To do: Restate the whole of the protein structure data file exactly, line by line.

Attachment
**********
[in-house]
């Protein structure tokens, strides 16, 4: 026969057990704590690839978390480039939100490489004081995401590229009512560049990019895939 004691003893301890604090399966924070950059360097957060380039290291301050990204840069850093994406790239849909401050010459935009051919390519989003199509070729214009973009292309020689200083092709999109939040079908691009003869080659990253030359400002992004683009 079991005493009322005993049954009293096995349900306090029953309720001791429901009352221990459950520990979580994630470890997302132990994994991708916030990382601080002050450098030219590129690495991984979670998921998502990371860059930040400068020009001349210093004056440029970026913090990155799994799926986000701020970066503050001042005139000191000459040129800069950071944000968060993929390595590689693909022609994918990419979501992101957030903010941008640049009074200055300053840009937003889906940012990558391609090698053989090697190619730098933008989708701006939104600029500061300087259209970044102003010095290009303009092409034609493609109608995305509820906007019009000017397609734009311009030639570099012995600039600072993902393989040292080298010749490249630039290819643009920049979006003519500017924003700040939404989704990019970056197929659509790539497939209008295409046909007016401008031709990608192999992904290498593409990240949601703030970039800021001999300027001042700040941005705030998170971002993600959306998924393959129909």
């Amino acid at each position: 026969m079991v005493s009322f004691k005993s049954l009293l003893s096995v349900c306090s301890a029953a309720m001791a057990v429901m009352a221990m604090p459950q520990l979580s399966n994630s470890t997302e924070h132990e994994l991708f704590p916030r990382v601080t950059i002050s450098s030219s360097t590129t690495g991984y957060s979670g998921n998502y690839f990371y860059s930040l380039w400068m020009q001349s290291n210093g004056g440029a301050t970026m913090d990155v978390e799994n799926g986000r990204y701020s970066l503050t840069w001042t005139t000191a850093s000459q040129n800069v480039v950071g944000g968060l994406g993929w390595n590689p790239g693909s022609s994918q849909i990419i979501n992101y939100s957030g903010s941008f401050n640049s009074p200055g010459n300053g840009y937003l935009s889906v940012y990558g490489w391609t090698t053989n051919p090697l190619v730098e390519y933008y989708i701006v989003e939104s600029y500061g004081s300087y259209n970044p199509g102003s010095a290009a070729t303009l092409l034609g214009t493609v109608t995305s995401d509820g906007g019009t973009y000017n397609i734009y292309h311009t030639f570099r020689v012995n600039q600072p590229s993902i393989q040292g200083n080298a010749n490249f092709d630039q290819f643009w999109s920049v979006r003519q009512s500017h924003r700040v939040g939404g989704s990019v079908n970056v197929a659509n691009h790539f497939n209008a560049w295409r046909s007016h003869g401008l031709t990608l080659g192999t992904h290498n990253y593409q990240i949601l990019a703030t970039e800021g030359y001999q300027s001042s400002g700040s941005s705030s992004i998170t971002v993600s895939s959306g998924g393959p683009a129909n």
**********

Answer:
[in-house]
């Protein structure tokens, strides 16, 4: 026969057990704590690839978390480039939100490489004081995401590229009512560049990019895939 004691003893301890604090399966924070950059360097957060380039290291301050990204840069850093994406790239849909401050010459935009051919390519989003199509070729214009973009292309020689200083092709999109939040079908691009003869080659990253030359400002992004683009 079991005493009322005993049954009293096995349900306090029953309720001791429901009352221990459950520990979580994630470890997302132990994994991708916030990382601080002050450098030219590129690495991984979670998921998502990371860059930040400068020009001349210093004056440029970026913090990155799994799926986000701020970066503050001042005139000191000459040129800069950071944000968060993929390595590689693909022609994918990419979501992101957030903010941008640049009074200055300053840009937003889906940012990558391609090698053989090697190619730098933008989708701006939104600029500061300087259209970044102003010095290009303009092409034609493609109608995305509820906007019009000017397609734009311009030639570099012995600039600072993902393989040292080298010749490249630039290819643009920049979006003519500017924003700040939404989704990019970056197929659509790539497939209008295409046909007016401008031709990608192999992904290498593409990240949601703030970039800021001999300027001042700040941005705030998170971002993600959306998924393959129909």
């Amino acid at each position: 026969m079991v005493s009322f004691k005993s049954l009293l003893s096995v349900c306090s301890a029953a309720m001791a057990v429901m009352a221990m604090p459950q520990l979580s399966n994630s470890t997302e924070h132990e994994l991708f704590p916030r990382v601080t950059i002050s450098s030219s360097t590129t690495g991984y957060s979670g998921n998502y690839f990371y860059s930040l380039w400068m020009q001349s290291n210093g004056g440029a301050t970026m913090d990155v978390e799994n799926g986000r990204y701020s970066l503050t840069w001042t005139t000191a850093s000459q040129n800069v480039v950071g944000g968060l994406g993929w390595n590689p790239g693909s022609s994918q849909i990419i979501n992101y939100s957030g903010s941008f401050n640049s009074p200055g010459n300053g840009y937003l935009s889906v940012y990558g490489w391609t090698t053989n051919p090697l190619v730098e390519y933008y989708i701006v989003e939104s600029y500061g004081s300087y259209n970044p199509g102003s010095a290009a070729t303009l092409l034609g214009t493609v109608t995305s995401d509820g906007g019009t973009y000017n397609i734009y292309h311009t030639f570099r020689v012995n600039q600072p590229s993902i393989q040292g200083n080298a010749n490249f092709d630039q290819f643009w999109s920049v979006r003519q009512s500017h924003r700040v939040g939404g989704s990019v079908n970056v197929a659509n691009h790539f497939n209008a560049w295409r046909s007016h003869g401008l031709t990608l080659g192999t992904h290498n990253y593409q990240i949601l990019a703030t970039e800021g030359y001999q300027s001042s400002g700040s941005s705030s992004i998170t971002v993600s895939s959306g998924g393959p683009a129909n």